Table_1_Effects of Emotional Stimulations on the Online Operation of a P300-Based Brain–Computer Interface.DOCX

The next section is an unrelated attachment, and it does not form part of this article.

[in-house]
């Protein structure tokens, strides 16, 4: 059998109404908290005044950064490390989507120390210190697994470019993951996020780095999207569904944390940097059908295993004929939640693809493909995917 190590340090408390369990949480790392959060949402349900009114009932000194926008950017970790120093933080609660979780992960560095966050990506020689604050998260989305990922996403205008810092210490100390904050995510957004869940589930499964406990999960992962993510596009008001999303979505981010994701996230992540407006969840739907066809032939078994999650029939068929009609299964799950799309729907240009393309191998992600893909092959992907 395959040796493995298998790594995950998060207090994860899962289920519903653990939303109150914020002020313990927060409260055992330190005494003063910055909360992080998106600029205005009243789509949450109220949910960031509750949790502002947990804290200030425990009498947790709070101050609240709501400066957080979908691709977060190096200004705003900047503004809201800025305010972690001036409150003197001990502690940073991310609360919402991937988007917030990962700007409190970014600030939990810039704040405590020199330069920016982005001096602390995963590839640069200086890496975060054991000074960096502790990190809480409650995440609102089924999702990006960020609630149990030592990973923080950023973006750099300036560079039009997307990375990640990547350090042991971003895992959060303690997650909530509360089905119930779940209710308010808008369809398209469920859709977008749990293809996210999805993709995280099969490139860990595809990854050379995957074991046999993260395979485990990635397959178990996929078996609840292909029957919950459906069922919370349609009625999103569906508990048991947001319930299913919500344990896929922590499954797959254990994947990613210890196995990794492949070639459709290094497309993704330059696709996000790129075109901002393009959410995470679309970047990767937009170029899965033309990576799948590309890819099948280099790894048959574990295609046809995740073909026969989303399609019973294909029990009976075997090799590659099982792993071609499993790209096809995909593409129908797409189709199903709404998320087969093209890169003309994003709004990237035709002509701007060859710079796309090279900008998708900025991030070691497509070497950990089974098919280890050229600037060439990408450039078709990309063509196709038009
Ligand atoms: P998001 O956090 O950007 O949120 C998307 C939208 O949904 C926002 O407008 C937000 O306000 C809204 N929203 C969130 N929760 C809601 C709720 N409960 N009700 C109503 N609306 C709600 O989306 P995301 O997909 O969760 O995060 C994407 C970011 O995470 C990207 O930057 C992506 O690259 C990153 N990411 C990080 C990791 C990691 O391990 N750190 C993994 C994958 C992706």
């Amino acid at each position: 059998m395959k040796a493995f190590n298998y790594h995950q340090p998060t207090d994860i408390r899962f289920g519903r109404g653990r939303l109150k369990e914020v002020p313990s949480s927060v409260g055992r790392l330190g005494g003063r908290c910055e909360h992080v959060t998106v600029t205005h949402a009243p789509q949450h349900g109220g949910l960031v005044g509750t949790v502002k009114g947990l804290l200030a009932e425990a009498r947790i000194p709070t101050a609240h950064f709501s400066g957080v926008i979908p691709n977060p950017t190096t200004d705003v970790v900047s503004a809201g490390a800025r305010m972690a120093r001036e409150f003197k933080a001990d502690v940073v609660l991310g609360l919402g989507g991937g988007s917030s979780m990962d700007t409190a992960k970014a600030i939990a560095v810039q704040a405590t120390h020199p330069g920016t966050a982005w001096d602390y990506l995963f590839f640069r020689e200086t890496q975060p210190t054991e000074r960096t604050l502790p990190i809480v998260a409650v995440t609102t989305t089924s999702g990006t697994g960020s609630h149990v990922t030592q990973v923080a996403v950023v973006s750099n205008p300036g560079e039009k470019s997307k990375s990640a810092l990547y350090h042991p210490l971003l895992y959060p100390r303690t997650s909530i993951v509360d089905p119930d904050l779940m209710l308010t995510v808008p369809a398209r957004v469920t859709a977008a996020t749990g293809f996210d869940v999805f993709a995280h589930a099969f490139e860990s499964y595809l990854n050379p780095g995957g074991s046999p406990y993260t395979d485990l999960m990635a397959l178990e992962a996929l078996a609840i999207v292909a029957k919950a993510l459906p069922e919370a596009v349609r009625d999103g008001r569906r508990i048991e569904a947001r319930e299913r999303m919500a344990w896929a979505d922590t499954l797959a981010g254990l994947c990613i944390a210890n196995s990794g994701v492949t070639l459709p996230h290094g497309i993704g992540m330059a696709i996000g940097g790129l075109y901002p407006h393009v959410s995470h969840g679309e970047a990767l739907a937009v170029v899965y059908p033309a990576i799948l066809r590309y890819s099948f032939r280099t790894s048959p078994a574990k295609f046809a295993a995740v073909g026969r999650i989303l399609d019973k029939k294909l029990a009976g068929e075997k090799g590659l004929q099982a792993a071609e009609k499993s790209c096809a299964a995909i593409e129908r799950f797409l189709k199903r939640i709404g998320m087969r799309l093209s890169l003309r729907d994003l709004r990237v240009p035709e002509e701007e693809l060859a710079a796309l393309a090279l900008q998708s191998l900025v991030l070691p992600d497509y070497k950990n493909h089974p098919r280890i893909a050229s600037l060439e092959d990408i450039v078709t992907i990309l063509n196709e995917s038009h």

Using P300-based brain–computer interfaces (BCIs) in daily life should take into account the user’s emotional state because various emotional conditions are likely to influence event-related potentials (ERPs) and consequently the performance of P300-based BCIs. This study aimed at investigating whether external emotional stimuli affect the performance of a P300-based BCI, particularly built for controlling home appliances. We presented a set of emotional auditory stimuli to subjects, which had been selected for each subject based on individual valence scores evaluated a priori, while they were controlling an electric light device using a P300-based BCI. There were four conditions regarding the auditory stimuli, including high valence, low valence, noise, and no sound. As a result, subjects controlled the electric light device using the BCI in real time with a mean accuracy of 88.14%. The overall accuracy and P300 features over most EEG channels did not show a significant difference between the four auditory conditions (p > 0.05). When we measured emotional states using frontal alpha asymmetry (FAA) and compared FAA across the auditory conditions, we also found no significant difference (p > 0.05). Our results suggest that there is no clear evidence to support a hypothesis that external emotional stimuli influence the P300-based BCI performance or the P300 features while people are controlling devices using the BCI in real time. This study may provide useful information for those who are concerned with the implementation of a P300-based BCI in practice.